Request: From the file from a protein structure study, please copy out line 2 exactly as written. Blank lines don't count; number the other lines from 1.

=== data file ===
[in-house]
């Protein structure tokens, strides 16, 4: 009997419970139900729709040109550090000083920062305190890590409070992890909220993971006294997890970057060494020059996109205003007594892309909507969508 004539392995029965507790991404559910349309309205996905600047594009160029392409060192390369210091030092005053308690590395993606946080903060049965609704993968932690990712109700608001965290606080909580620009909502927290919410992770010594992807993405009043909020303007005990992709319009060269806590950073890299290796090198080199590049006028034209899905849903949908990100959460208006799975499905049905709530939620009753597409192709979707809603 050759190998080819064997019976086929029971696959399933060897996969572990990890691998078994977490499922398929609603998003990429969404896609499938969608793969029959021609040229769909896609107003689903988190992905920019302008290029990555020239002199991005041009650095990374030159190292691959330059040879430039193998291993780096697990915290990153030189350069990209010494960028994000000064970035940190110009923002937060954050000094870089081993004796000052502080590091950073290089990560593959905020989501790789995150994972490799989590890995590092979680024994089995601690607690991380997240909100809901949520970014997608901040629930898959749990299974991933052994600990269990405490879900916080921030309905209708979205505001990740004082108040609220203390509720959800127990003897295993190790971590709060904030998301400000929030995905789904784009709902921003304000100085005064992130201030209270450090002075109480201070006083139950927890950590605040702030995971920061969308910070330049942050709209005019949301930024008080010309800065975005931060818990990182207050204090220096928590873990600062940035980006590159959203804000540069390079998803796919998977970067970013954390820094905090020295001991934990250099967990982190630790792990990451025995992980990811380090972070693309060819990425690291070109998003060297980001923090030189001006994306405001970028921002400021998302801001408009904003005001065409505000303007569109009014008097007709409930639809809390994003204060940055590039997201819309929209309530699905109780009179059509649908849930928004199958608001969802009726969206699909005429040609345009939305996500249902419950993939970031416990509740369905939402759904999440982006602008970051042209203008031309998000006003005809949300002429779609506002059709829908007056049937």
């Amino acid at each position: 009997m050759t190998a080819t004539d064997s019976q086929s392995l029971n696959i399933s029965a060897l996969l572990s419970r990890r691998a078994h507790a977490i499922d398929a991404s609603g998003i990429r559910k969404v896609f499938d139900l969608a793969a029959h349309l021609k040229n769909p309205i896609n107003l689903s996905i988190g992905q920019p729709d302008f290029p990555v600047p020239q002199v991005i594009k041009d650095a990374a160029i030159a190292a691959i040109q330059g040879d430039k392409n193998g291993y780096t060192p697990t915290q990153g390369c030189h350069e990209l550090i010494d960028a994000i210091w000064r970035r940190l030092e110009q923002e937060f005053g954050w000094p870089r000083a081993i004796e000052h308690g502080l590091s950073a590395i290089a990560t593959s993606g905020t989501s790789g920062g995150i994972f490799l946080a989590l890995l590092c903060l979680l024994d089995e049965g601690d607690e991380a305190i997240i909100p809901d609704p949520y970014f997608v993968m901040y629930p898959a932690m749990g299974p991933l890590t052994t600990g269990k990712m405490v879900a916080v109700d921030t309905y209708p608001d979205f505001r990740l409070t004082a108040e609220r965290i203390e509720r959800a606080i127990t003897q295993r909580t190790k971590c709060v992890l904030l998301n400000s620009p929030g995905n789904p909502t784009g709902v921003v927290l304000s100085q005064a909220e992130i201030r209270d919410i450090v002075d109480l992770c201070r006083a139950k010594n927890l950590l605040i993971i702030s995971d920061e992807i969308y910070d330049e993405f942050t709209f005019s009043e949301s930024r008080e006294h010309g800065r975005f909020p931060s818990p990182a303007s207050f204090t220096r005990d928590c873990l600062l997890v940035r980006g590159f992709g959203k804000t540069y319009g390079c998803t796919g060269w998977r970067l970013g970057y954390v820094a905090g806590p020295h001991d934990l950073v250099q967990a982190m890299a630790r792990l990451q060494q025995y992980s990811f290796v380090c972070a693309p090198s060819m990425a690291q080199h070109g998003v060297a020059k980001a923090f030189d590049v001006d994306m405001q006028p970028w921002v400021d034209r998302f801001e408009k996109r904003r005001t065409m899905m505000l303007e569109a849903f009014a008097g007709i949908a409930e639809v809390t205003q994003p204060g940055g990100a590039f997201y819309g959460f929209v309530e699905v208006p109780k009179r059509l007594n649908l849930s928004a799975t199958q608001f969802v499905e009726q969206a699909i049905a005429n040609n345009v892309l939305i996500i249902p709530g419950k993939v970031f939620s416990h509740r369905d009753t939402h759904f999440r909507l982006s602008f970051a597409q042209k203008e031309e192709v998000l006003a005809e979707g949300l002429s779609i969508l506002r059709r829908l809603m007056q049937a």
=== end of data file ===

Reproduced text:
């Protein structure tokens, strides 16, 4: 009997419970139900729709040109550090000083920062305190890590409070992890909220993971006294997890970057060494020059996109205003007594892309909507969508 004539392995029965507790991404559910349309309205996905600047594009160029392409060192390369210091030092005053308690590395993606946080903060049965609704993968932690990712109700608001965290606080909580620009909502927290919410992770010594992807993405009043909020303007005990992709319009060269806590950073890299290796090198080199590049006028034209899905849903949908990100959460208006799975499905049905709530939620009753597409192709979707809603 050759190998080819064997019976086929029971696959399933060897996969572990990890691998078994977490499922398929609603998003990429969404896609499938969608793969029959021609040229769909896609107003689903988190992905920019302008290029990555020239002199991005041009650095990374030159190292691959330059040879430039193998291993780096697990915290990153030189350069990209010494960028994000000064970035940190110009923002937060954050000094870089081993004796000052502080590091950073290089990560593959905020989501790789995150994972490799989590890995590092979680024994089995601690607690991380997240909100809901949520970014997608901040629930898959749990299974991933052994600990269990405490879900916080921030309905209708979205505001990740004082108040609220203390509720959800127990003897295993190790971590709060904030998301400000929030995905789904784009709902921003304000100085005064992130201030209270450090002075109480201070006083139950927890950590605040702030995971920061969308910070330049942050709209005019949301930024008080010309800065975005931060818990990182207050204090220096928590873990600062940035980006590159959203804000540069390079998803796919998977970067970013954390820094905090020295001991934990250099967990982190630790792990990451025995992980990811380090972070693309060819990425690291070109998003060297980001923090030189001006994306405001970028921002400021998302801001408009904003005001065409505000303007569109009014008097007709409930639809809390994003204060940055590039997201819309929209309530699905109780009179059509649908849930928004199958608001969802009726969206699909005429040609345009939305996500249902419950993939970031416990509740369905939402759904999440982006602008970051042209203008031309998000006003005809949300002429779609506002059709829908007056049937």